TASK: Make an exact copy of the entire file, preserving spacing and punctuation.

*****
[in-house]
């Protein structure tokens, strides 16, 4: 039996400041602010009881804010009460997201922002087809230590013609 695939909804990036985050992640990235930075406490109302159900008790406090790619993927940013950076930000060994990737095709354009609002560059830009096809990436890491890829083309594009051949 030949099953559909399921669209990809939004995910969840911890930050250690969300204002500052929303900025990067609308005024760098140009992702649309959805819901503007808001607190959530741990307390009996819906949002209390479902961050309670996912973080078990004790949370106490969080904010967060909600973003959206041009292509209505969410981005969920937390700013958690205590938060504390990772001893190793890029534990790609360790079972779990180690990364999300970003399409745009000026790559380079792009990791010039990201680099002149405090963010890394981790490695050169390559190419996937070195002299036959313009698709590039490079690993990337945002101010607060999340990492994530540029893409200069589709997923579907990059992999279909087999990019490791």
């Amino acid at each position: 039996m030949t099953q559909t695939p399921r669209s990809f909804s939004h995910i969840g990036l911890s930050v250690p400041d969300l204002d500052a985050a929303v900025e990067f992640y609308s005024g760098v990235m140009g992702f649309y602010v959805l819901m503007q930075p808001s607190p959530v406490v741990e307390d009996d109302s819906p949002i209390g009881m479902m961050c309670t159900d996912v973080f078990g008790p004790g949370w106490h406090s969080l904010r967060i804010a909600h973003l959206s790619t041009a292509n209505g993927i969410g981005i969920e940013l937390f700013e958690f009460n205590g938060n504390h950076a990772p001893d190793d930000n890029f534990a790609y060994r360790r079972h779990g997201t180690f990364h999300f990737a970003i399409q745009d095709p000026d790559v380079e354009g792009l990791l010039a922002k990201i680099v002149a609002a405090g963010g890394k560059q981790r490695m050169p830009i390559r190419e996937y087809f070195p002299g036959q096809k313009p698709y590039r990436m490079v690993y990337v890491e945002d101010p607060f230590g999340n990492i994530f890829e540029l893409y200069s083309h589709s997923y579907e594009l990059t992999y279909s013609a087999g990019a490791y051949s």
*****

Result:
[in-house]
């Protein structure tokens, strides 16, 4: 039996400041602010009881804010009460997201922002087809230590013609 695939909804990036985050992640990235930075406490109302159900008790406090790619993927940013950076930000060994990737095709354009609002560059830009096809990436890491890829083309594009051949 030949099953559909399921669209990809939004995910969840911890930050250690969300204002500052929303900025990067609308005024760098140009992702649309959805819901503007808001607190959530741990307390009996819906949002209390479902961050309670996912973080078990004790949370106490969080904010967060909600973003959206041009292509209505969410981005969920937390700013958690205590938060504390990772001893190793890029534990790609360790079972779990180690990364999300970003399409745009000026790559380079792009990791010039990201680099002149405090963010890394981790490695050169390559190419996937070195002299036959313009698709590039490079690993990337945002101010607060999340990492994530540029893409200069589709997923579907990059992999279909087999990019490791």
């Amino acid at each position: 039996m030949t099953q559909t695939p399921r669209s990809f909804s939004h995910i969840g990036l911890s930050v250690p400041d969300l204002d500052a985050a929303v900025e990067f992640y609308s005024g760098v990235m140009g992702f649309y602010v959805l819901m503007q930075p808001s607190p959530v406490v741990e307390d009996d109302s819906p949002i209390g009881m479902m961050c309670t159900d996912v973080f078990g008790p004790g949370w106490h406090s969080l904010r967060i804010a909600h973003l959206s790619t041009a292509n209505g993927i969410g981005i969920e940013l937390f700013e958690f009460n205590g938060n504390h950076a990772p001893d190793d930000n890029f534990a790609y060994r360790r079972h779990g997201t180690f990364h999300f990737a970003i399409q745009d095709p000026d790559v380079e354009g792009l990791l010039a922002k990201i680099v002149a609002a405090g963010g890394k560059q981790r490695m050169p830009i390559r190419e996937y087809f070195p002299g036959q096809k313009p698709y590039r990436m490079v690993y990337v890491e945002d101010p607060f230590g999340n990492i994530f890829e540029l893409y200069s083309h589709s997923y579907e594009l990059t992999y279909s013609a087999g990019a490791y051949s």